gmhTODAY 14 gmhToday May June 2017 - Page 14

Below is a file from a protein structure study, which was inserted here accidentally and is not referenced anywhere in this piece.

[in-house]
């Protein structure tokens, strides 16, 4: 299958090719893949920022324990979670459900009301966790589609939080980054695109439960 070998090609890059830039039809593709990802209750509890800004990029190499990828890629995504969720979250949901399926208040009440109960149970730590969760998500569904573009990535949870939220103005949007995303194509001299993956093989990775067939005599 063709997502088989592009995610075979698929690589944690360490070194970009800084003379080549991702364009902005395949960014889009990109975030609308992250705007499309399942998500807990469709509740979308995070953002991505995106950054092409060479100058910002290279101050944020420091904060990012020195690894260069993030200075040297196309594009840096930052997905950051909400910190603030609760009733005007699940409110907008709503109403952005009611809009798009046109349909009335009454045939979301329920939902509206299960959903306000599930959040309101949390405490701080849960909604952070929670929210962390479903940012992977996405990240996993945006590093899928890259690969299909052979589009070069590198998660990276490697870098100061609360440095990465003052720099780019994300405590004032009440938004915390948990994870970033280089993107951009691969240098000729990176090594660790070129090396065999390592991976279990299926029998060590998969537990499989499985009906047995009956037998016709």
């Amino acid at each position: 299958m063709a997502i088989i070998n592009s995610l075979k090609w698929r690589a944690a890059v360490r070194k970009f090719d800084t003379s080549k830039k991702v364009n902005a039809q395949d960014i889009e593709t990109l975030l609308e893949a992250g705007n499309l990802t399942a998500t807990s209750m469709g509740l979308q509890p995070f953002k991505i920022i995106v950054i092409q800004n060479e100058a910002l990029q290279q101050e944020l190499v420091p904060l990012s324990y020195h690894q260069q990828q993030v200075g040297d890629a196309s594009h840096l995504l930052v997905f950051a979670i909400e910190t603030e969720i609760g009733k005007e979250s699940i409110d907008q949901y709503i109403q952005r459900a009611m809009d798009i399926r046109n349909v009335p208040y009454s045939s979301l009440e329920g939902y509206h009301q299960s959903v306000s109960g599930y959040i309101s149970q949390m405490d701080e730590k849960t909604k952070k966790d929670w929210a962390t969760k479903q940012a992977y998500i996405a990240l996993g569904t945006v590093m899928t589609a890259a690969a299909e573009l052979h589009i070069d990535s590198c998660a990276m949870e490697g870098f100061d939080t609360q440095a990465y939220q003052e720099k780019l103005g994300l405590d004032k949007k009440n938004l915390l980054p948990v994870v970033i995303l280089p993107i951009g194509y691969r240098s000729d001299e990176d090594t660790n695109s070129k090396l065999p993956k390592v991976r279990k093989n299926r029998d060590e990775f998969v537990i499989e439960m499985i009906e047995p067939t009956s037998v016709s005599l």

jurisdictions. The cost to move water is higher than the cost of the water itself. THE CURRENT STATE OF OUR DAMS SCVWD District 1 includes five reservoirs (see chart below) that are managed by the water district under the regulatory authority of the California Division of Safety of Dams. Anderson Dam is also under the Federal Energy Regulatory Commission because it has a hydroelectric generating facility. Our dams were built 50 to 80 years ago primarily for water storage and eco- system support. A prolonged drought depletes these surface water resources. They also provide incidental flood protection (all but Uvas are operated according to a “flood rule curve,” which restricts storage capacity). Aging dams such as Anderson need improvements in order to be safe and effective resources, at capacity, during periods of flooding or in the event of an earthquake. According to the water district, one acre-foot of water (325,851 gallons) is enough to serve two households of five for a year, on average. South County reservoirs (excluding Calero, which serves North County) have a current combined storage of over 104,700 acre feet. ANDERSON RETROFIT Anderson Dam was built in the 1950s when knowledge of local geologic and seismic characteristics was quite limited. What we now know is that a significant earthquake could cause the dam to fail, releasing a wall of water that would reach downtown Morgan Hill in about 15 minutes, and parts of San Jose within a few hours. The dam needs a seismic retrofit and SCVWD is taking steps to make that happen. The goal is to remove, rebuild, and replace all of the dam embankment, modify the spillway, and increase draw- down capacity, among othe r improve- ments. Construction is slated for 2020- 2024 with a price tag around $400 million. South County will pay about 20 percent. The other 80 percent will be paid by North County, which derives a greater benefit from the dam. The winter’s fierce storms filled Anderson beyond capacity-level restric- tions set by the Division of Safety of Dams. Emergency measures to draw down excess capacity were exacerbated by the fact that the Coyote Valley area was already saturated. The Coyote Creek system overflowed its banks, flooding a number of San Jose neighborhoods. DAM LEVELS AS OF APRIL 13, 2017 Description Reservoir Storage (acre-feet) Reservoir Capacity (acre-feet) % of Reservoir Capacity COYOTE VALLEY Coyote Reservoir 23,317.9 23,244 100.6 (restricted capacity=53%) Anderson Reservoir 63,386.4 90,373 70.1 (restricted capacity=68%) UVAS/LLAGAS Chesbro Reservoir 8009.2 7,945 100.8 Uvas Reservoir 9,950.2 9,835 101.2 GUADALUPE WATERSHED Calero Reservoir 4,220.6 9,934 (supplies North County, not South County) 41.5 (restricted capacity=46%) Source: Santa Clara Valley Water District 14 GILROY • MORGAN HILL • SAN MARTIN MAY/JUNE 2017 gmhtoday.com